Five ways to build and maintain value
THE VITALITY QUOTIENT (vQ)
Just as there are many contributors to human wellbeing, there are multiple factors that go towards building a strong brand.
BrandZ analysis has identified five key attributes shared by strong, healthy and valuable brands that each reflect the extent to which a brand is delivering Meaningful Difference – a vital contributor to Brand Value.
Brands that score highly on all five aspects are the most successful: they are strong brands. Those that are low on all five aspects are “frail” and the least successful. Brands with a mix of high and low scores are “OK”.
These five key health indicators can be combined into a single score we call a brand’s Vitality Quotient, or its vQ. The average score of all brands is a vQ of 100. Those with a score over 110 – making them at least 10 percent above average – are those we say are strong overall.
Nurturing brand health makes good business sense. A strong vQ score means a brand is meaningfully different, and this can drive growth in brand value. In fact, brands with a high vQ score of 110 or above grow their brand value significantly more than those with a low vQ score:
Some of the best-known and most valuable brands are those with high vQ scores: successes like Google, Amazon and Apple.
The five component parts underpinning healthy brands and contributing to vQ are:
1. There’s a strong sense of brand purpose, so the brand is perceived to make people’s lives better
2. Brands must be innovative, which means they’re seen as either leading the way in their sector and/or shaking things up
3. They must also have strong communications, with creative, powerful and memorable advertising
4. They provide a great brand experience that meets consumers’ needs, and is available when and where consumers need it
5. Consumers come to love the brand, and that helps sustain the brand until the next innovation.
Strong brands are, on average, worth more
Brands can look at how they perform on the five individual indicators when they are seeking clues to improving their overall brand health. When one or more of the indicators is flagging, overall brand health can suffer.
Time to get a check-up
There is room even amongst the majority of brands in the US Top 100 to improve their vitality.
A reasonable 32 percent of the Top 100 Most Valuable Brands 2018 are classed as strong, but the vast majority are in “OK” territory. Among a broader pool of more than 2,234 US brands researched by BrandZ, only 9 percent performed well across all five health indicators and had a vQ score that put them in the strong zone. Most worryingly, 27 percent of all US brands failed their brand medical and are classed as being frail. This makes them highly vulnerable to being undermined by disruptor brands.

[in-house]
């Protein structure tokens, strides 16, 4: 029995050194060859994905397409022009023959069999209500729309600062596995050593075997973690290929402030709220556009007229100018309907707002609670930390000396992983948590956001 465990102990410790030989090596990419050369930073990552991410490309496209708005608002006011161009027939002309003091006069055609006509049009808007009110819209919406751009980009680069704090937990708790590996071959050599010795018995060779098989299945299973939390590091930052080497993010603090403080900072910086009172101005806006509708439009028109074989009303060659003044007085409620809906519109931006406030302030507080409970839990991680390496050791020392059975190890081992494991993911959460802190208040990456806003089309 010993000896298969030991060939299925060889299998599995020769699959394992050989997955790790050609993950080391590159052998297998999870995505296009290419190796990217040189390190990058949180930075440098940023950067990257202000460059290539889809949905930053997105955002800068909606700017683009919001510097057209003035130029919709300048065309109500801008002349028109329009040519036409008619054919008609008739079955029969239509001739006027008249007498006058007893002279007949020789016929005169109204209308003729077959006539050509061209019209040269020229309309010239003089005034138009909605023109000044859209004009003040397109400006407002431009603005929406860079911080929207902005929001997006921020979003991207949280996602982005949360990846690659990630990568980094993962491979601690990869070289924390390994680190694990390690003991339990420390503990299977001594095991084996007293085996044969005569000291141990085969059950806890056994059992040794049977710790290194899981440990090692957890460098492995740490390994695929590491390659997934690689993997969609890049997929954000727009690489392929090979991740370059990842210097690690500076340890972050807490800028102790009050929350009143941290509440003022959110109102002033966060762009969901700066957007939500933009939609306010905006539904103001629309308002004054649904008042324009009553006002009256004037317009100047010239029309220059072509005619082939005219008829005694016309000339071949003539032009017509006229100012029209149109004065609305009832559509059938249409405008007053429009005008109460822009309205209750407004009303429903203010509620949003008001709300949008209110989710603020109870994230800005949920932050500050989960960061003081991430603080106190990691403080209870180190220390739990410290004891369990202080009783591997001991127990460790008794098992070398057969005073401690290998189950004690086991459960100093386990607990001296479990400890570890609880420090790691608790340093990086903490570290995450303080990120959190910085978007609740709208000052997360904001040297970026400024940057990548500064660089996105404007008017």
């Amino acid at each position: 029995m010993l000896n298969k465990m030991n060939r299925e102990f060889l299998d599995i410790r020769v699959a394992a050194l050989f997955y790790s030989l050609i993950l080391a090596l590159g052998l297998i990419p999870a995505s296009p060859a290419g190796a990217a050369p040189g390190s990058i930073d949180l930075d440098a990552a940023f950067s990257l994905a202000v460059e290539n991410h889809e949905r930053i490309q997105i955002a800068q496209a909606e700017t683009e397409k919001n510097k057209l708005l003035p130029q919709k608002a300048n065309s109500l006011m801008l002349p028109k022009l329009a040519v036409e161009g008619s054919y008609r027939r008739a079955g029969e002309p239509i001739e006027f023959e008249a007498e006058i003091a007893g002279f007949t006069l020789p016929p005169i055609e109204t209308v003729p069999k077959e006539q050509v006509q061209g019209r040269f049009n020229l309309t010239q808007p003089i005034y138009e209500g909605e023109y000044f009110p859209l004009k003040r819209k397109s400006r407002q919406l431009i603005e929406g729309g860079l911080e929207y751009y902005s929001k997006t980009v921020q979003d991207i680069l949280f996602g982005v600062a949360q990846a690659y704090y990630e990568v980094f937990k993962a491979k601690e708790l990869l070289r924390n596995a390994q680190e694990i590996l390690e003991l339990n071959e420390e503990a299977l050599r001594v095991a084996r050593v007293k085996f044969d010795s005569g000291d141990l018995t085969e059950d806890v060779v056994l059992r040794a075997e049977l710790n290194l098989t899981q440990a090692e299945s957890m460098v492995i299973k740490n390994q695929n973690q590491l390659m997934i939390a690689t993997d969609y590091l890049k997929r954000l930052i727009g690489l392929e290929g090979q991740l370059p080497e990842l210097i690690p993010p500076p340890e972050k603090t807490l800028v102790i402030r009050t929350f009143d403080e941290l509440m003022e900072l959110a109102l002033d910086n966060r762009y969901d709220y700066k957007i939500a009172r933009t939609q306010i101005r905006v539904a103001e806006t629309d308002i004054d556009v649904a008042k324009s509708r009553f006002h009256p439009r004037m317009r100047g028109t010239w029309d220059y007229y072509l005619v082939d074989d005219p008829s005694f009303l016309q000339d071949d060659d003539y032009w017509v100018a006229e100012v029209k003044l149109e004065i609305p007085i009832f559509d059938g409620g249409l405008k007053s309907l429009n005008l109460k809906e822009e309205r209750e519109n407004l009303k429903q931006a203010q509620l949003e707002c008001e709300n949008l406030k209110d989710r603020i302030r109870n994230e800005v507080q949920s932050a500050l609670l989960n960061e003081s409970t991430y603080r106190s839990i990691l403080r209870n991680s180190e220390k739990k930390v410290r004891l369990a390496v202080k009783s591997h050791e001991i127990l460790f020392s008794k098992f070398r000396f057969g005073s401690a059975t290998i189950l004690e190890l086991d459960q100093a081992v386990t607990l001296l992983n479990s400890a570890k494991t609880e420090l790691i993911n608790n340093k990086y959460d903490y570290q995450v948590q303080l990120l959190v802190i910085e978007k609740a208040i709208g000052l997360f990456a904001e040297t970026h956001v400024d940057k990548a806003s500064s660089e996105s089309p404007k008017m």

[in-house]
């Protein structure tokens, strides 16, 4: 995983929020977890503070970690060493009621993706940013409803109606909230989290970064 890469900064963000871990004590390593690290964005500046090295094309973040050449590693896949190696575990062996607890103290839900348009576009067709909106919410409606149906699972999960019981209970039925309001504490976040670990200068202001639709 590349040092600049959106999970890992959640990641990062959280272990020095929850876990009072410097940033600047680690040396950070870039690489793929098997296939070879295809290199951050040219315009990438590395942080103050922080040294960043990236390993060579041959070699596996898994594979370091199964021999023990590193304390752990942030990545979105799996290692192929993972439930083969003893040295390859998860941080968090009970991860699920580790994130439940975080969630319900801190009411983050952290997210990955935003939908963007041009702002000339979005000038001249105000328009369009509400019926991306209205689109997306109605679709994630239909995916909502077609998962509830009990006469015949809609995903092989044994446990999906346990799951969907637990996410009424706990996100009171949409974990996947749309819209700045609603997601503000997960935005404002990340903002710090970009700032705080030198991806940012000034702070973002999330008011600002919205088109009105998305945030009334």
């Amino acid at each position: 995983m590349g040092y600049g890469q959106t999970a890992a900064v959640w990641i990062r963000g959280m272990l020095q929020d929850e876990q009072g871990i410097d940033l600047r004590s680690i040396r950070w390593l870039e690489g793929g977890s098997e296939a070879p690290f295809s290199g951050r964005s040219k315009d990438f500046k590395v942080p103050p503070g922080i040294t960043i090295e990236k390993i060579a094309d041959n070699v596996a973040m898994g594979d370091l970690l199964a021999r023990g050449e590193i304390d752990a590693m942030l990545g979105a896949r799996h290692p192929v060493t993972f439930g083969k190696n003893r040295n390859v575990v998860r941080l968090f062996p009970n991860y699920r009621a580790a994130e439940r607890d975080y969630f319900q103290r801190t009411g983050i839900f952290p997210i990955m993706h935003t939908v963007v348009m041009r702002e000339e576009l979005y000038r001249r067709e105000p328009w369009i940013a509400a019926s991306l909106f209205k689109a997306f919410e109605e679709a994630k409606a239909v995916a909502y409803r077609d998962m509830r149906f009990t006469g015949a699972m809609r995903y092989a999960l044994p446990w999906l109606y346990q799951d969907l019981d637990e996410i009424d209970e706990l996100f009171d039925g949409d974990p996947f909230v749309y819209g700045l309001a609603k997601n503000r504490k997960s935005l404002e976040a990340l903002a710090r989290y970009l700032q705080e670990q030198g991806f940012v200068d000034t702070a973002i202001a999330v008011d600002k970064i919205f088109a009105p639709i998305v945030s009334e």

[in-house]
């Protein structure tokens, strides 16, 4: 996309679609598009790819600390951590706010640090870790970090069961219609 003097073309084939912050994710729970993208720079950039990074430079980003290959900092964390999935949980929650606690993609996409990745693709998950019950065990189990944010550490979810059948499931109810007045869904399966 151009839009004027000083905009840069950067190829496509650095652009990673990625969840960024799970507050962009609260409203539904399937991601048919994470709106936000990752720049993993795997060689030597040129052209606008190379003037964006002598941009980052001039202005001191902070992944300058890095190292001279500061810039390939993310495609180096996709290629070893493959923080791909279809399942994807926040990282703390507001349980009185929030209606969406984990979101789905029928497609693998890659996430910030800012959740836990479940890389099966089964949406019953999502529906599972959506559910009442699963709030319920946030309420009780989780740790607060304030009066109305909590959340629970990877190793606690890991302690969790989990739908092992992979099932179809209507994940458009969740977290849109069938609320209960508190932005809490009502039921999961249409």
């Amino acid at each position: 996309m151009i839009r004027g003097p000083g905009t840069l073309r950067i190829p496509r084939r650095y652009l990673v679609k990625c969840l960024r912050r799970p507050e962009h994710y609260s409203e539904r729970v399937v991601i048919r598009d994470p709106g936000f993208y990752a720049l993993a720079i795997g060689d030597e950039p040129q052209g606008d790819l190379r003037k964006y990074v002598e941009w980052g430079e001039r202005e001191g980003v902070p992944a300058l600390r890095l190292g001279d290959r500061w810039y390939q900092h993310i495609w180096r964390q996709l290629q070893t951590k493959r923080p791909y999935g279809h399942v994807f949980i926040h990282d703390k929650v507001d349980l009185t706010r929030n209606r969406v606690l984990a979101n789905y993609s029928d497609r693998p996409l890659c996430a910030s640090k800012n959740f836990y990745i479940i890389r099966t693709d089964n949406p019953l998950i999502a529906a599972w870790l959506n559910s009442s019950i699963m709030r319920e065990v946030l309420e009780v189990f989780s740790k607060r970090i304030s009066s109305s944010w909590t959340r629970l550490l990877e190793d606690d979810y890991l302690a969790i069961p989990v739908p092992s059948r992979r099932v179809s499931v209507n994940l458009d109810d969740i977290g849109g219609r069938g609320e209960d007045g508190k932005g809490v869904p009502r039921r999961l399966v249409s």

Brands with a high vQ are more strongly positioned for future value growth
A high vQ score benefits a brand in several ways. Brands with a high vQ have nearly three times the Brand Power, which is an indicator of their ability to drive sales. They are better positioned to be able to justify a premium to feel “worth it” to consumers.
Brand vitality does not come about by accident, nor is it determined by the category in which a brand operates. It is the result of a concerted focus on investing in the factors that contribute to better brand vitality, and being meaningfully different in the eyes of consumers.
The route to a stronger brand
Brand purpose is what a brand sets out to achieve, beyond making money. It is the way a brand makes people’s lives better – not just the practical, literal things that a product or service does for someone. Having a strong sense of purpose is increasingly important as consumers seek brands that don’t simply do a good job at a fair price, but also do something positive for the community or the environment, and, in particular, for themselves. Brands with purpose make consumers feel that they are getting the best.
Over 12 years, the brands in the US Top 100 with high scores for purpose have grown in value by 193 percent, while those with the lower scores have grown by 123 percent.
The brands shown here all are perceived to be positively making their users lives better. Pampers and Huggies literally improving the lives of the next generation; UPS and FedEx enabling 24/7 shopping habits alongside the powerhouse that is Amazon; whilst our connected lives are enabled and enhanced by the ever resourceful and innovative Facebook, Google and Apple brands.